Level 2 has arrived. It felt like it would never come, but here we are.
As of 11.59pm on Wednesday 13th May, we’ve entered into another new way of life. It’s not normal life, and certainly not close to it either. We’re still very much living cautiously, and I hope the rest of the country remains vigilant so we don’t have to go back to Level 3 or 4.
When we left Level 2 on the way up, I had all these dreams of what I thought I was going to do, or want to do, as soon as lockdown was over. I wasn’t that worried and hadn’t processed the reality of the pandemic. I hate to admit this, but I got my nails done only hours before hitting lockdown with little concern about who I was coming into contact with. I naively went to several supermarkets to find the chocolate I wanted without thinking about all the possible places I could have picked up the virus or spread it around. I’m surprised at how cautious and reserved I feel now.
Coming into Level 2 on this side, I felt guilty for being on the road the first time we went for a drive. I decided to wait a couple of weeks to get my nails done, “just in case,” and I’m in no hurry to book other non-essential appointments. I find I’m still wanting to limit my interaction with people I haven’t seen since before lockdown, because it’s just that many less people I’ll have been in contact with if this goes belly up in a week or two. I was happy to book a dinner out, but only once I found out how the establishment was being Covid safe. I’m excited to get back to the gym, but only now that I’ve been reassured of the lengths they are going to in order to protect us while we’re there. And most surprising of all, I’ve found I’ve had to be intentional about making social plans because I know it’s good for me.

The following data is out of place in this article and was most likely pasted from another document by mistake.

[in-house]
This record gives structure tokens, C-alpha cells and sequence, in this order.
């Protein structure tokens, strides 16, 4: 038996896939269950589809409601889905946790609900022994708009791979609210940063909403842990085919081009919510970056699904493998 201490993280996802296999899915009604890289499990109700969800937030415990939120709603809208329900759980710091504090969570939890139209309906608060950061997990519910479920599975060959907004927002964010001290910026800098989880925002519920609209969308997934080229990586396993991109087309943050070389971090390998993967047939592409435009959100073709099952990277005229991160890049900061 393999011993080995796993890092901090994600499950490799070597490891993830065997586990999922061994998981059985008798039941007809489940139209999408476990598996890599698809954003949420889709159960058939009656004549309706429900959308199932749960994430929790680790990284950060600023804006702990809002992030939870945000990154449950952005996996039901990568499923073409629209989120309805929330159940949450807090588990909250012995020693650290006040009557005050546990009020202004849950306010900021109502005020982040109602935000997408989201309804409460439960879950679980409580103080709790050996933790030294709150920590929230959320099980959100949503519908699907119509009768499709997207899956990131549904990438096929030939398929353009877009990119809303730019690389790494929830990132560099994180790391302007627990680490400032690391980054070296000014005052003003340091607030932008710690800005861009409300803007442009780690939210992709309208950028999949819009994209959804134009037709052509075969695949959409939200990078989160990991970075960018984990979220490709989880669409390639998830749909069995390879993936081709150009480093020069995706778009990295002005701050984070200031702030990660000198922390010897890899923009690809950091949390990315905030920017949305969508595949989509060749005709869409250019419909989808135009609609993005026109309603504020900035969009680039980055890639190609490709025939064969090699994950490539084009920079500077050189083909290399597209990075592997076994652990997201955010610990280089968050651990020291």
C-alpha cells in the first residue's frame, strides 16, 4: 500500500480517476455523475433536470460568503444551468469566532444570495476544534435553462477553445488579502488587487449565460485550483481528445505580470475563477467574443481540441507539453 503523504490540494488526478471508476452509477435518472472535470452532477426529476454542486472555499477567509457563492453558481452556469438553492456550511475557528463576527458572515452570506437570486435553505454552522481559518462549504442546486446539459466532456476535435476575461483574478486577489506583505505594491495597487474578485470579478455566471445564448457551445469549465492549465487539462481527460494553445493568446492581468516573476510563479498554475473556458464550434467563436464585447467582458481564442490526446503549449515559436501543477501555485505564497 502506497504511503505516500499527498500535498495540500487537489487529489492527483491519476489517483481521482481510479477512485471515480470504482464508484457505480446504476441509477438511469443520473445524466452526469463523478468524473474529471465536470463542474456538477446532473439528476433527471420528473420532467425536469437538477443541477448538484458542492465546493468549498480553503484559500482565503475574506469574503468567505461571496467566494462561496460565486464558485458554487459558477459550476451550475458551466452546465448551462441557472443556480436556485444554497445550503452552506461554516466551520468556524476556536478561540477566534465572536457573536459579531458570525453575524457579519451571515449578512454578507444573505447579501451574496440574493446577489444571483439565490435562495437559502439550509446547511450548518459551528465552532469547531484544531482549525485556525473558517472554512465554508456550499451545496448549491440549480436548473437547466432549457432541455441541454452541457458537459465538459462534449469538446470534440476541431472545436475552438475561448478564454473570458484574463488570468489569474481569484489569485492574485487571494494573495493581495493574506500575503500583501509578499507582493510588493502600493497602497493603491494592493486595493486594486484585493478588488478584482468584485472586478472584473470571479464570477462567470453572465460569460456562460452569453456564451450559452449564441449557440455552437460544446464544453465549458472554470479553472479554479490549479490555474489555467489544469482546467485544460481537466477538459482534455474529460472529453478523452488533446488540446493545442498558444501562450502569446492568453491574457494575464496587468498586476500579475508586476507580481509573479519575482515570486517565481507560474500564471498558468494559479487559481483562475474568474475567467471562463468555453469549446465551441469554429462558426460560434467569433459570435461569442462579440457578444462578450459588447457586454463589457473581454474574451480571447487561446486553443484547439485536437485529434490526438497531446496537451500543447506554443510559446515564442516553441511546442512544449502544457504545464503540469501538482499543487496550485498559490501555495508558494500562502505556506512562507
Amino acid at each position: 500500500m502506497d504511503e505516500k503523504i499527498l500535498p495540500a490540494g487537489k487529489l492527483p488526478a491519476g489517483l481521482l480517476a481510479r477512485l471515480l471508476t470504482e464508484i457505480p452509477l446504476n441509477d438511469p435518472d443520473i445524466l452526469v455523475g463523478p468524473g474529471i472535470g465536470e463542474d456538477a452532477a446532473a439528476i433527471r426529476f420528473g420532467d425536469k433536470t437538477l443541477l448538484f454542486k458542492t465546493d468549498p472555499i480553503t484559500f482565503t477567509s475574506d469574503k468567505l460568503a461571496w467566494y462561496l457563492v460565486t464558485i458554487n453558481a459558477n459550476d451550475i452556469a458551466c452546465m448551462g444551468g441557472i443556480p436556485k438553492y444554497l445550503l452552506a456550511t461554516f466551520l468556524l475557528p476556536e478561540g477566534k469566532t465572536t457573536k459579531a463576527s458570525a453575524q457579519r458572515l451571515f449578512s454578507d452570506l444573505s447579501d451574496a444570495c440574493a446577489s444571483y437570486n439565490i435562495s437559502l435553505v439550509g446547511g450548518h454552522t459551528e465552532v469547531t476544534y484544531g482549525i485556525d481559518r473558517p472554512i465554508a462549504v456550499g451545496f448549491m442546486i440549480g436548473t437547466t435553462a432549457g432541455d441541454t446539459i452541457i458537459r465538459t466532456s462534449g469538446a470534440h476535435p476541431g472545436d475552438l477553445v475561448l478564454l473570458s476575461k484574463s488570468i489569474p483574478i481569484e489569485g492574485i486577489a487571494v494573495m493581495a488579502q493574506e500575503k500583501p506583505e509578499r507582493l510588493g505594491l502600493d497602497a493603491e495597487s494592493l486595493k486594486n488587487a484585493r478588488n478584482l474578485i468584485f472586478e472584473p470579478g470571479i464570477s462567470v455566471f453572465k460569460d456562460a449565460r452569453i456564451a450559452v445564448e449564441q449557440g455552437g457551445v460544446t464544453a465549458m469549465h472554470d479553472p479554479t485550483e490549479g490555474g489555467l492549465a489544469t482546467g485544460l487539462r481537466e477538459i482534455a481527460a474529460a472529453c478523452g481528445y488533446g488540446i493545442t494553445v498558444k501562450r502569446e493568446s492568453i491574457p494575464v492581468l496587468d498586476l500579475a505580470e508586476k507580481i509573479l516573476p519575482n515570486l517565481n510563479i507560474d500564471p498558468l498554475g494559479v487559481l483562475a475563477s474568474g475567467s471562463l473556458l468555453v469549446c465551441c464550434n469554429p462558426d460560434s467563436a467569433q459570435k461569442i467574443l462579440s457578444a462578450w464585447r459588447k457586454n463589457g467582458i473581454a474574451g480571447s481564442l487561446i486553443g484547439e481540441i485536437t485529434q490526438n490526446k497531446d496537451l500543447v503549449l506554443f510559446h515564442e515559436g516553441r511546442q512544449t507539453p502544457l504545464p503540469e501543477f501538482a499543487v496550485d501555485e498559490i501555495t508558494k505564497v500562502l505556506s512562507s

They say it takes 21 days to form a habit. We were in complete isolation for 33 days, followed by another 14 of near isolation. We’ve not been socializing for 47 days. We have formed a habit of disconnection and isolation.
Even once we moved to Level 3 and were permitted to expand our bubble by one household, we arranged our expansion, but never did anything about it. Maybe it was partly because it somehow still felt wrong, or maybe because it would have taken effort that we’re no longer used to putting forth.
Sometimes, I feel too lazy to make plans. It’s easier to just stay home. I don’t have to get ready, or even get up! I’m used to being at home now. I can stick to my own routine. I know myself though, and I’m a social person who is definitely in need of some real face to face interaction. I need to push myself past the laziness and start getting back to the parts of real life we’re permitted to be doing. I need to interact with people in a social setting. I was so socially busy before; I only stayed home if I had to. Now, it’s been surreal to notice that new struggle to motivate myself.
An object in motion wants to stay in motion, right? And one that’s stopped, well that takes some extra force to get it going again.
I’ve also learned that I’ve formed some negative associations with socializing. I feel like I’m doing something wrong if I hug someone, or go to a friend’s house. I have to remind myself that this is now okay; it’s actually healthy. There is so much more to health than just the physical realm, and it’s time to start caring about the mental, emotional and relational parts of my health.